It's the nature of politics and corn mazes: Come Election Day, the combine will be mowing down the faces of Barack Obama and Mitt Romney in an Idaho cornfield.
Until Nov. 3, though, visitors to the Farmstead Corn Maze & Pumpkin Festival can still make their way through the 18-acre labyrinth depicting the 2012 presidential candidates and the words, "Vote With Your Feet." The Farmstead's not the only bipartisan corn maze: The Maize at Milton in Tennessee, Siegel's Cottonwood Pumpkin Farm in Illinois, Cornbelly 's in Utah and the Pumpkin Ranch in Iowa have also devoted acreage to an Obama-Romney faceoff.
The Farmstead will be open later than the usual maze: It normally shuts down right after Halloween, but given the campaign, Lowe decided to stay open through the first weekend in November. Thanks to media attention from the Washington Post to Conde Nast Traveler , attendance at Farmstead, which opened Sept. 21, might just surpass the 20,000-person average that the annual attraction brings in.
"We're just hitting the stride of our season right now," Jim Lowe, who owns and operates the farm with his wife, Hillary, tells Yahoo News. So far, there hasn't been any bickering, grandstanding or filibustering in the stalks. "People are focused on having fun," Lowe says. "It's a healthy opportunity to recognize the political process and the importance that it plays in our society, in a nonhostile environment."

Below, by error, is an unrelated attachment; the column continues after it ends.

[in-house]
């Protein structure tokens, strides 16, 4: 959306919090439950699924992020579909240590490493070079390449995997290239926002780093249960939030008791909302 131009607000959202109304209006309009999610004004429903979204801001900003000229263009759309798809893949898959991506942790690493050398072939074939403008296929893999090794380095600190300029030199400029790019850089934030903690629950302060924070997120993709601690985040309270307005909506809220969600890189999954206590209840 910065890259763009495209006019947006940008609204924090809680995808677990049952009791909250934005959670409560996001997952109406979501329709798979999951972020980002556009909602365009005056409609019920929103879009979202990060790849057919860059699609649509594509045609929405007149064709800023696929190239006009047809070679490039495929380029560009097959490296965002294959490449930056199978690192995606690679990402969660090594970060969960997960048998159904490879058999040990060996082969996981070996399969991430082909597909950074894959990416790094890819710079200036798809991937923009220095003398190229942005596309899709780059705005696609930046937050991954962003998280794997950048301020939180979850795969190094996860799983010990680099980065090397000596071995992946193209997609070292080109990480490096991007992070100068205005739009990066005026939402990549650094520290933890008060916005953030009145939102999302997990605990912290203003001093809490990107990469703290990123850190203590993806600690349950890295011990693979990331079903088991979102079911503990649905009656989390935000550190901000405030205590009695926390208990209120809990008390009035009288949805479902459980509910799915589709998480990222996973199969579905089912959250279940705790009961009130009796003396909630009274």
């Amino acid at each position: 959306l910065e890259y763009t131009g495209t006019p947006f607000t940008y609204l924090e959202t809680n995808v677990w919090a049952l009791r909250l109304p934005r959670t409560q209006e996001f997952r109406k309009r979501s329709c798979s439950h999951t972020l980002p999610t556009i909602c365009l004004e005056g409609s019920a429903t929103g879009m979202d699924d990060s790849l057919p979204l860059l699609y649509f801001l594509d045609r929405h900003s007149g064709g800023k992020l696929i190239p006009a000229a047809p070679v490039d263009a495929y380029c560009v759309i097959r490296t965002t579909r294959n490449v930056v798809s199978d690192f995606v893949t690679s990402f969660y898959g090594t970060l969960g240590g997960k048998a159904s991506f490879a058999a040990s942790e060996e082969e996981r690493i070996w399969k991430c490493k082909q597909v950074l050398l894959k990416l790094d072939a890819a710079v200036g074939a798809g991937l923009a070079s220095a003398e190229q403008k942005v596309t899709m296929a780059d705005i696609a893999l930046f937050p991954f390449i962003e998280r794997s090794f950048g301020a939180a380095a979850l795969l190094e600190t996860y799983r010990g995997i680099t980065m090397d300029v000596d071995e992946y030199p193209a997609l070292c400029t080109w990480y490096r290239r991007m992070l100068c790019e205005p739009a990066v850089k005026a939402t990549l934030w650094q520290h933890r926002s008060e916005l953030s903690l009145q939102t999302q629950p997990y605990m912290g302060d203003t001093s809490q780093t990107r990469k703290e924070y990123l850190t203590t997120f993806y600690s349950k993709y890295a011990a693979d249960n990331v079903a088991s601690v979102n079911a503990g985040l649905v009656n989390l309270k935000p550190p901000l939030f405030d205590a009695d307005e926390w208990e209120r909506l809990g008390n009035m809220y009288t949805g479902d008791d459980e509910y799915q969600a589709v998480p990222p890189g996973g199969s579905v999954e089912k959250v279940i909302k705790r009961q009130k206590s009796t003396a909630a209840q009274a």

Besides a lot of giggles, Lowe has overheard people use the maze as a civics lesson. "I've heard parents talking to their kids about which candidate they would prefer, and asking them why do you think we should go in that direction"—figuratively speaking.
Lowe doesn't say which candidate people traverse more, but in a maze, differences don't matter as much. "They enjoy the novelty if they're in the necktie or the eyebrow," he explains. More important, he says, are the discussions families are having about voting. "It's a healthy thing for our kids to practice and to see as a patriotic endeavor, and not something that should shied away from."
The Obama-Romney thicket isn't Lowe's first political foray. The 2008 race between Obama and John McCain ranks as his toughest labyrinth. "I had a hard time getting [McCain] going," Lowe admits. "The challenge for me is to portray a face. It's a little difficult to draw in a cornfield and still have it function as a maze. ... But [depicting a face] is one of my favorite things to do."
Come Nov. 4, though, the tractors will come out, the cornfield will be mowed down and the harvest distributed as feed to dairy cows. And no, they will not be separating the Obama stalks from the Romney stalks. "These cows are nonpartisan," Lowe says. "They'll eat everything."
The Farmstead's not the only bipartisan corn maze: The Maize at Milton in Tennessee, Siegel's Cottonwood Pumpkin Farm in Illinois, Cornbelly 's in Utah and the Pumpkin Ranch in Iowa have also devoted acreage to an Obama-Romney faceoff. Click the above picture to scroll through the images.
Watch this video of the Pumpkin Ranch's maze coming to life.
Other tales of political cooperation:
- Most bipartisan state?
- The election season's friendliest videos
- Reaching across the aisle for hors d'oeuvres
- Ball State University students work together to get out the vote